we have a multi-threaded desktop application in C++ (MFC). Currently developers use either CString or std::string, probably depending on their mood. So we'd like to choose a single implementation (probably something other than those two).
MFC's CString is based on copy-on-write (COW) idiom, and some people would claim this is unacceptable in a multithreaded environment (and probably reference to this article). I am not convinced by such claims, as atomic counters seem to be quite fast, and also this overhead is somehow compensated by a reduction in memory re-allocations.
I learned that std::string implementation depends on compiler - it is not COW in MSVC but it is, or was in gcc. As far as I understood, the new C++0x standard is going to fix this by requiring a non-COW implementation and resolve some other issues, such as contiguous buffer requirements. So actually std::string looks not well defined at this point...
A quick example of what I don't like about std::string: no way to return a string from a function without excessive re-allocations (copy constructor if return by value, and no access to internal buffer to optimize that so "return by reference" e.g.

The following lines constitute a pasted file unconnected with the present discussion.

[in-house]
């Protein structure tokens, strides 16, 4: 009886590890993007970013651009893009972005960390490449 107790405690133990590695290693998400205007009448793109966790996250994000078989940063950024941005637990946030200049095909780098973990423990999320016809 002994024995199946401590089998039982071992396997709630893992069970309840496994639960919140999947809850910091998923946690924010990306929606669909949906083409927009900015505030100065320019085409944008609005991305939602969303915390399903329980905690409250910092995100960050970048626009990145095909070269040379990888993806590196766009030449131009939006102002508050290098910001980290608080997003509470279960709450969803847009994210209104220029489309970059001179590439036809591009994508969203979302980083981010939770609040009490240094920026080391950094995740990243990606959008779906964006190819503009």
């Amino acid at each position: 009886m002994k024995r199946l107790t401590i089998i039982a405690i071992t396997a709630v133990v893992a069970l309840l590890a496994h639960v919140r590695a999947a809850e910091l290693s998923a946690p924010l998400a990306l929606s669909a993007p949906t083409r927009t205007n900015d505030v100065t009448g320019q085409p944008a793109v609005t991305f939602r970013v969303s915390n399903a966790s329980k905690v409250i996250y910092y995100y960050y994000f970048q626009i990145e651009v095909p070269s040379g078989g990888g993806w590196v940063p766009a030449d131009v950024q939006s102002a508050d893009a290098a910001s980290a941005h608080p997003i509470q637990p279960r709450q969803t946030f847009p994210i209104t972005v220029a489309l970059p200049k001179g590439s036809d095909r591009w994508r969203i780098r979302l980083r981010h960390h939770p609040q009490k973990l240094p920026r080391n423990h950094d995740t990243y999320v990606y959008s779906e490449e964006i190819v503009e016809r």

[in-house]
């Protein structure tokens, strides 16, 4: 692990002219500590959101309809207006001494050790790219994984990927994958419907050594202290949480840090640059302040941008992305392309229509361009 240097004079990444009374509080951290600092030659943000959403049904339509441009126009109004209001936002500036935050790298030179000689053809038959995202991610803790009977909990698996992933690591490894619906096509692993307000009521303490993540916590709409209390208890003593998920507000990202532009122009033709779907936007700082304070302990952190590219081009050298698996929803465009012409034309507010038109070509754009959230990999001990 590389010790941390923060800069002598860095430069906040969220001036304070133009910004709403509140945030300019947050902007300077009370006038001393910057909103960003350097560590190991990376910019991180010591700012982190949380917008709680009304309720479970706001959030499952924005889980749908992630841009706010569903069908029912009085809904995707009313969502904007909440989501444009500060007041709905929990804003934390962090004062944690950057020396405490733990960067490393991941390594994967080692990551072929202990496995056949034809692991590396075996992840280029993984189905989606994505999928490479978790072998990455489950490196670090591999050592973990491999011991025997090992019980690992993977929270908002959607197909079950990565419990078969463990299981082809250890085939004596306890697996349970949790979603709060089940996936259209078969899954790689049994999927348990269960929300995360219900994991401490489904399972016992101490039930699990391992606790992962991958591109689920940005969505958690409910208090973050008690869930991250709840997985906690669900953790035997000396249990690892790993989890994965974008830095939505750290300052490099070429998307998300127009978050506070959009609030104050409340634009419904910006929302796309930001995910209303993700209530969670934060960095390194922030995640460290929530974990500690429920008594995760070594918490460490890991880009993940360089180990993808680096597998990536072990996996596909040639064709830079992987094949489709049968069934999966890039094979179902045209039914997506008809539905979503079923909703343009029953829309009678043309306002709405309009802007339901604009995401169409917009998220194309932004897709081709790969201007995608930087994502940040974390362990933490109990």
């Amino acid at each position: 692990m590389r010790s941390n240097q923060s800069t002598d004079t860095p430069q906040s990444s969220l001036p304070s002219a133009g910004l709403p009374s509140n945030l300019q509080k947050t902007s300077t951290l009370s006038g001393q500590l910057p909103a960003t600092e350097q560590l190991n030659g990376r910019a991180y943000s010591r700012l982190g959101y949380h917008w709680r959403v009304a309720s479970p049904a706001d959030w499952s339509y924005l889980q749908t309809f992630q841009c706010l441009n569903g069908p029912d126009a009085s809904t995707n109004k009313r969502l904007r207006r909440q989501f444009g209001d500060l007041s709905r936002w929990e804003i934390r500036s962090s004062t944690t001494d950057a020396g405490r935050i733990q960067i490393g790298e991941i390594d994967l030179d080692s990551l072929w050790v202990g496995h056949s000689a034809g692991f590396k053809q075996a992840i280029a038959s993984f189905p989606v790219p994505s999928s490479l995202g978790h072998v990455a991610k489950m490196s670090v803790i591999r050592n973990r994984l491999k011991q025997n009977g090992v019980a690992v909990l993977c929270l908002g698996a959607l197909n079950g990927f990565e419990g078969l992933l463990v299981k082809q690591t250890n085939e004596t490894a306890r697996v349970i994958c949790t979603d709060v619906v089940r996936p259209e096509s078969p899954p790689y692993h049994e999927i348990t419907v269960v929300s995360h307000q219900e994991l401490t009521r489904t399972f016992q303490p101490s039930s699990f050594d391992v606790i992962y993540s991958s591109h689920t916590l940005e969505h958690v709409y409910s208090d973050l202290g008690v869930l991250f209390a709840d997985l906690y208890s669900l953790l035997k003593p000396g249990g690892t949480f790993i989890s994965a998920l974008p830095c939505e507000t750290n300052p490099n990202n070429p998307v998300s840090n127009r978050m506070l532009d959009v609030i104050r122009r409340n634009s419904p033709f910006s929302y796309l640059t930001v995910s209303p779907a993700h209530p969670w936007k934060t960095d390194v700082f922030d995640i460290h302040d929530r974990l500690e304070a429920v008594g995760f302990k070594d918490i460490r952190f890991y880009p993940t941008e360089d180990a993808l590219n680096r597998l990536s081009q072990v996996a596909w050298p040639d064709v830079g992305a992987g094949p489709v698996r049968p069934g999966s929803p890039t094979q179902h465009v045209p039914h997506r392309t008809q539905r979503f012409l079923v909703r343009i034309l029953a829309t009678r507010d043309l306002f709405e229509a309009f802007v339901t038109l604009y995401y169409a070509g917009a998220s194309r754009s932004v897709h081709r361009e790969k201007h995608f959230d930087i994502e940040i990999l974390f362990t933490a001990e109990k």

std::string& Result doesn't help). I can do this with CString by either returning by value (no copy due to COW) or passing by reference and accessing the buffer directly. Again, C++0x to the rescue with its rvalue references, but we are not going to have C++0x in the nearest feature.
Which string class should we use? Can COW really become an issue? Are there other commonly used efficient implementations of strings? Thanks.
EDIT: We don't use unicode at the moment, and it is unlikely that we will need it. However, if there is something easily supporting unicode (not at the cost of ICU...), that would be a plus.